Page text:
Perched on a stool in the woodshop at Sunnybrook’s Veterans Centre, it’s hard to imagine Susanne Watson-Bongard anywhere else. The art therapist radiates confidence and enthusiasm, surrounded by residents’ birdfeeders, tables and model airplanes and with the fragrances of cedar and poplar in the air.
But it wasn’t a direct path to Susanne’s career choice and passion. “In my last year of high school, I was diagnosed with OCD and major depression,” says Susanne. She spent a short and unhappy time studying kinesiology and knew she needed to make a change. She transferred to fine arts at York University, then received a postgraduate degree in art therapy at Western University in London, Ont. Now she spends her days with residents in the woodshop, amid industrial machines and a happy jumble of projects that are being sanded, finished and painted.
Some residents, in their earlier days, built their own houses. Others enter the woodshop and are less confident. “I often hear, ‘Oh, I haven’t done that since high school. I can’t draw myself out of a paper bag.’ I think of my past, when I was dealing with depression, and I encourage residents to try and get past the self-doubt as amazing things can happen.”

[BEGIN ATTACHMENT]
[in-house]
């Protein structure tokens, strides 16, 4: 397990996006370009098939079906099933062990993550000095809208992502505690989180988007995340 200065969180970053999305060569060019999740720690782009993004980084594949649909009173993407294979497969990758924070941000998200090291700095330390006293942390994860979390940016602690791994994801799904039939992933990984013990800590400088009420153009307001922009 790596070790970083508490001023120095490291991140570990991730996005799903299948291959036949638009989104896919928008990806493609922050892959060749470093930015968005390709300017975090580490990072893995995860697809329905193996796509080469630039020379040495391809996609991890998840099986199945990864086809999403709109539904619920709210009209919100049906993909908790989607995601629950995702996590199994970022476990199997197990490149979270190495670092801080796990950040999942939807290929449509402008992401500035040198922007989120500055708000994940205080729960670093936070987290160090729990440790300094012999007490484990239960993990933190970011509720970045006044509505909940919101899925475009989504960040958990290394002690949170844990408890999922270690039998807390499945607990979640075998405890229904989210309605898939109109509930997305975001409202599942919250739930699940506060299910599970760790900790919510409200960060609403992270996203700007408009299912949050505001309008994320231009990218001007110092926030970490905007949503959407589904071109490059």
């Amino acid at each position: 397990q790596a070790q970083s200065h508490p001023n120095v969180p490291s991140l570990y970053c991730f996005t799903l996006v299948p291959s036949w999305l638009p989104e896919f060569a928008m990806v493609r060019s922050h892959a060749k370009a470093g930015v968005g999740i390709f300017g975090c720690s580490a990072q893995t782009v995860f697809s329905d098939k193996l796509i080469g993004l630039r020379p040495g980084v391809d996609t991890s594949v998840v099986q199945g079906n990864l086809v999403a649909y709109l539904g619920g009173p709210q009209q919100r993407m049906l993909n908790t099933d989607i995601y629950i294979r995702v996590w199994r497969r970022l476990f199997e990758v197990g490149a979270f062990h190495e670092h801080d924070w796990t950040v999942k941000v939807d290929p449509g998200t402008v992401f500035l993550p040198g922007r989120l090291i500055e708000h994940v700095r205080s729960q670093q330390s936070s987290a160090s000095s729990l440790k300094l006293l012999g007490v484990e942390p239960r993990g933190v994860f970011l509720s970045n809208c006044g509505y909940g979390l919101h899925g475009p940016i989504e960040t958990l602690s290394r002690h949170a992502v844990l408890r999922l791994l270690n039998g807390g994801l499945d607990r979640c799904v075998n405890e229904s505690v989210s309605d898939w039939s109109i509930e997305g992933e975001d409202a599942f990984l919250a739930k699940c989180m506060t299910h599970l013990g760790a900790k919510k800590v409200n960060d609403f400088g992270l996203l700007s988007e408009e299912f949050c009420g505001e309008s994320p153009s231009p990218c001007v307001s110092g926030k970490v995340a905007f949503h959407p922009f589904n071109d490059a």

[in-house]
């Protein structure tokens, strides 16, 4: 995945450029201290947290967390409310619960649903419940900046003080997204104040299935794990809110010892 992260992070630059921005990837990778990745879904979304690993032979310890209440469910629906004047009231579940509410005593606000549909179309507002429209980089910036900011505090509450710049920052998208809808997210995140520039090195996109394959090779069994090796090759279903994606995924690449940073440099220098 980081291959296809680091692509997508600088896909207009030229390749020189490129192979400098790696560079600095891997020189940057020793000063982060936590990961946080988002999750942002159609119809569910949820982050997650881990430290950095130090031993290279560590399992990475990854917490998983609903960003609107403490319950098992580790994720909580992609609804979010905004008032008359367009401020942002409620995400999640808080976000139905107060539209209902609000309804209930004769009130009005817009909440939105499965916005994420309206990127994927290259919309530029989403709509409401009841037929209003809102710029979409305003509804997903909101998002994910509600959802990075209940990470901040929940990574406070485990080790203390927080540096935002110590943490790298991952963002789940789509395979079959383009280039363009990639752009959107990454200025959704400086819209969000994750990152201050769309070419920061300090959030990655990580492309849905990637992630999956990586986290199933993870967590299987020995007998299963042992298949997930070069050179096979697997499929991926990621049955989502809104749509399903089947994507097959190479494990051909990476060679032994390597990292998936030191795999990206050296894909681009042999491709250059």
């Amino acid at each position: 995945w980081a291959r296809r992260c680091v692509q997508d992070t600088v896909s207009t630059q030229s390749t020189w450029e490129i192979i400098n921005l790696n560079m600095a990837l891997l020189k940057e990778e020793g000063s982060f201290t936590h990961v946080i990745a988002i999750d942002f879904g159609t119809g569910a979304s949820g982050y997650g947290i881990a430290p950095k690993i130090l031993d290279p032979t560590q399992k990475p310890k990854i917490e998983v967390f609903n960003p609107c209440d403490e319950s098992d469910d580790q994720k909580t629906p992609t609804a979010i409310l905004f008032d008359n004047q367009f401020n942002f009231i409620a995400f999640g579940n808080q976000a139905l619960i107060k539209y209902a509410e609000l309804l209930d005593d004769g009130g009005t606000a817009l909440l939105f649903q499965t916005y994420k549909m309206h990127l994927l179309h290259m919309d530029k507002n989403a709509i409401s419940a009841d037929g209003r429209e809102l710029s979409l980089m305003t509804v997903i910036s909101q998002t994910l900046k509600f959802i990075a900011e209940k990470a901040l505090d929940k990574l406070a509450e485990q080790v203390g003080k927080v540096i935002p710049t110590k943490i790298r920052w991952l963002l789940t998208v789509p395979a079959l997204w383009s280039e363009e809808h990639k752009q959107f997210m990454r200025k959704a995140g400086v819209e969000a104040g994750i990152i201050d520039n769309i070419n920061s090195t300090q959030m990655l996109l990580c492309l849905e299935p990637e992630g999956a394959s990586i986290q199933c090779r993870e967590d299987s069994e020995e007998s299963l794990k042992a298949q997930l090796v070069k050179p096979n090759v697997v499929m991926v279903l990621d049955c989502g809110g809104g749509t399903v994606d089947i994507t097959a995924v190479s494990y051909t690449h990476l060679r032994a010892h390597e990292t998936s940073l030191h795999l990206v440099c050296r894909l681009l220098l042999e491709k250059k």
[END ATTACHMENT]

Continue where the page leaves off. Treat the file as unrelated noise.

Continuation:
Susanne recalls her first day on the job, when a veteran in palliative care announced that he wanted to make a rocking horse. Together, they came up with a unique design. He passed away shortly after, but not before Susanne could show him the piece. His wife brought the rocking horse to the funeral home to share with family and friends. Another resident had a passion for making birdhouses. “He was so confident, at ease in his knowledge, and he said, ‘I will teach you.’ Now I am passing that skill along to other residents and seeing the joy it brings.”
Joy is obvious in the woodshop as Susanne proudly displays the residents’ work. “Art keeps you balanced; it can change your life.”